The hydrophobe substituted, cationic polysaccharides of this invention are represented by the overall structural formula: ##STR4##

In Formula I, Rsacch is the residue of a polysaccharide repeat unit derived from the polysaccharide starting materials previously described. The polysaccharide repeat unit may contain more than three "R" substituents for those polysaccharides which contain more than three reactive hydroxyl groups per repeat unit, as in for example xanthan gum which provides up to 11 hydroxyl groups per repeat unit available for etherification, quaternization or alkylation. Rsacch is preferably the residue of an anhydroglucose repeat unit, particularly from cellulose.

The parameter Q in Formula I varies depending upon the particular polysaccharide being utilized. For example, Q is --O-- when the particular polysaccharide comprises anhydroglucose repeat units such as in starch, cellulose or the like.

Similarly, Q is ##STR5## wherein R4 is a mixture of hydrogen and ##STR6## groups in chitosan. Q is preferably --O--, i.e. an oxygen atom.

The number of polysaccharide repeat units, defined by z in Formula I, is usually from about 50 to about 20,000, preferably from about 100 to about 6,000; and most preferably from about 250 to about 4,000. The corresponding molecular weights of the hydrophobe substituted, cationic polysaccharide will usually range from several thousand up to several million.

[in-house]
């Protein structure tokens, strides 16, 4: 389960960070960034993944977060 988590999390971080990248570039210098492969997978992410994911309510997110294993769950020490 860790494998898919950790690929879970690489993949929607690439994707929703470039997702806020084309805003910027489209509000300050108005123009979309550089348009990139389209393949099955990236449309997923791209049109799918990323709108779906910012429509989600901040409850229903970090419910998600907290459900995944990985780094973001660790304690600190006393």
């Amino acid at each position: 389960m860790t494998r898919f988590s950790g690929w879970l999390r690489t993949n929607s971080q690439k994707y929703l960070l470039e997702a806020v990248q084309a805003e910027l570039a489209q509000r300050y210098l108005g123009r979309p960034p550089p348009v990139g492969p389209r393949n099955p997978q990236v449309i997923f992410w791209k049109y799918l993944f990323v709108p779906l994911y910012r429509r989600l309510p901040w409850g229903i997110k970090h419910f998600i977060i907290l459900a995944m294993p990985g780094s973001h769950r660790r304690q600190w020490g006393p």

The R1, R2 and R3 substituents in Formula I are either hydrogen, when representing unreacted hydroxyl groups of the polysaccharide, or those substituents provided by etherification, quaternization and/or alkylation. Each R1, R2 and R3 is individually represented by the substituent structural formula: ##STR7##

In Formula II, A is an anion, including mixtures of anions. Exemplary anions include inorganic anions such as chloride, bromide, iodide, sulfate, methylsulfate, sulfonate, nitrate, phosphate, and the like; and organic anions such as acetate, and the like. Monovalent anions are preferred, particularly halides, and especially chloride. The anions are typically provided as the residue of the quaternary ammonium salts used as quaternizing agents, or by ion exchange techniques.

The alkylene substituent defined by a in Formula II, contains from 1 to about 3 carbon atoms such that a is an integer having a value of from 1 to about 3.

The extent of etherification due to oxyalkylene substituents, as defined by m and p in Formula II, ranges from 0 to about 6 oxyalkylene groups each, i.e. m is an integer of from 0 to about 6 and p is an integer of from 0 to about 6. The additional extent of etherification, as defined by q in Formula II, depends upon the absence or presence of the alkylene group, i.e. Ca H2a, such that q is 0 or 1, preferably 0.

The total extent of etherification, as measured in terms of MS as discussed previously, is usually greater than 0, preferably from about 1.2 to about 4.5, and most preferably from about 1.8 to about 3.6.